As ransomware threats continue to grow, the number of ransomware variants are also increasing manifold. A new research has detected that these variants have nearly doubled in the last six months.
The report published by FortiGuard Labs, the research arm of cybersecurity firm Fortinet said that a total of 10,666 ransomware variants have been detected in the last six months, compared to 5,400 variants detected in the previous six months, with more variants enabled by Ransomware-as-a-Service (RaaS), a subscription-based model that enables users, also known as affiliates, to use ransomware tools to execute attacks.
The report notes there has been a surge in Wiper malware designed to delete data in the wake of the war that broke out between Russia and Ukraine. Examples of recent Wiper attacks include CaddyWiper, a variant used to wipe data and partition information from drives on systems belonging to a limited number of Ukrainian organisations soon after the war began, and WhisperGate, a wiper that Microsoft discovered being used in attacks against Ukrainian entities in January 2022, it said.
Besides, work-from-anywhere endpoints also remain targets for cyber adversaries to gain access to corporate networks. Operational technology (OT), the physical part of devices that are often outdated and information technology (IT) environments are both attractive targets as cyber adversaries search for opportunities in the growing attack surface and IT-OT convergence, said the report.
“Cyber adversaries are scaling their criminal affiliate networks,” said Vishak Raman, Vice President of Sales, India, SAARC & Southeast Asia at Fortinet. He added that “they are using aggressive execution strategies such as extortion or wiping data.”
In addition to variants of Wiper attacks and ransomware, the Fortinet report notes that 2022 is on pace to be another record year for zero-day vulnerabilities. In the first six months of the year, Fortinet discovered 72 of these types of vulnerabilities in products from numerous vendors.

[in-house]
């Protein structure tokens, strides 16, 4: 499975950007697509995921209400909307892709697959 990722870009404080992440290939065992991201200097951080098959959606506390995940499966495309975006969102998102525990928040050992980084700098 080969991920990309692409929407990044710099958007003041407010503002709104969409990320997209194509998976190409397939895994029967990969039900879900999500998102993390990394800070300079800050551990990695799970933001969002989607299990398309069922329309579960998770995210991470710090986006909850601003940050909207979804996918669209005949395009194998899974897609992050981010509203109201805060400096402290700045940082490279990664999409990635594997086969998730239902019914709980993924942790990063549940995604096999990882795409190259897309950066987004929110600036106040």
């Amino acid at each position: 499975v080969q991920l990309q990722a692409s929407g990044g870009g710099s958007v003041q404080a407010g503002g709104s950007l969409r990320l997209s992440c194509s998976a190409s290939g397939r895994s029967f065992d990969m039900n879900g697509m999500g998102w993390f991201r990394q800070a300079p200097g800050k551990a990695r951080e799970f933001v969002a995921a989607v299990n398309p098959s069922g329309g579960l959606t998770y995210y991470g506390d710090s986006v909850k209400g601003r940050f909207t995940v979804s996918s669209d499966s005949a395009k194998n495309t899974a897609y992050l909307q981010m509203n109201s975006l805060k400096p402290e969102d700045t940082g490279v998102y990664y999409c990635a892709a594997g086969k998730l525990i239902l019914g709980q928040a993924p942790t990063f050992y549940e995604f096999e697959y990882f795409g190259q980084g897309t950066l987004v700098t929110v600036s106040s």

Not just FortiGuard Lab, in March this year, the US Federal Bureau of Investigation (FBI) said that it has investigated more than 100 different variants of ransomware, many of which have been used in multiple ransomware campaigns.
In July this year, another cybersecurity research firm, SonicWall Capture Labs, had notified an 11% increase in global malware, a 77% spike in IoT malware, a 132% rise in encrypted threats and a geographically-driven shift in ransomware volume as geopolitical strife impacts cybercriminal activity.
Debasish Mukherjee, Vice President, Regional Sales APJ of SonicWall mentioned in the report that India's Malware hits are up 34% year-on-year (YoY), which are second highest globally after the US “organisations are increasingly becoming the targets of sophisticated threats which often outsmart even the most robust security defences,” he said.
According to Raman, “In order to combat advanced and sophisticated attacks, organisations need integrated security solutions that can ingest real-time threat intelligence, detect threat patterns, and correlate massive amounts of data to spot anomalies and automatically initiate a coordinated response across hybrid networks.”
While breaches in recent years have highlighted how critical a robust cybersecurity strategy is for organisations, the biggest challenge organisations face today is arguably the shortage of cybersecurity expertise available to combat these attacks, the reports said.
The only way to compensate for that shortage is to employ more automation. However, as per an earlier Fortinet report published in June 2022, a general lack of interoperability between cybersecurity platforms often makes it difficult to implement automation at scale. It said that an overwhelming 80% of businesses across the globe have experienced data breaches that could be attributed to a lack of adequate cyber security skills or awareness across their organisation.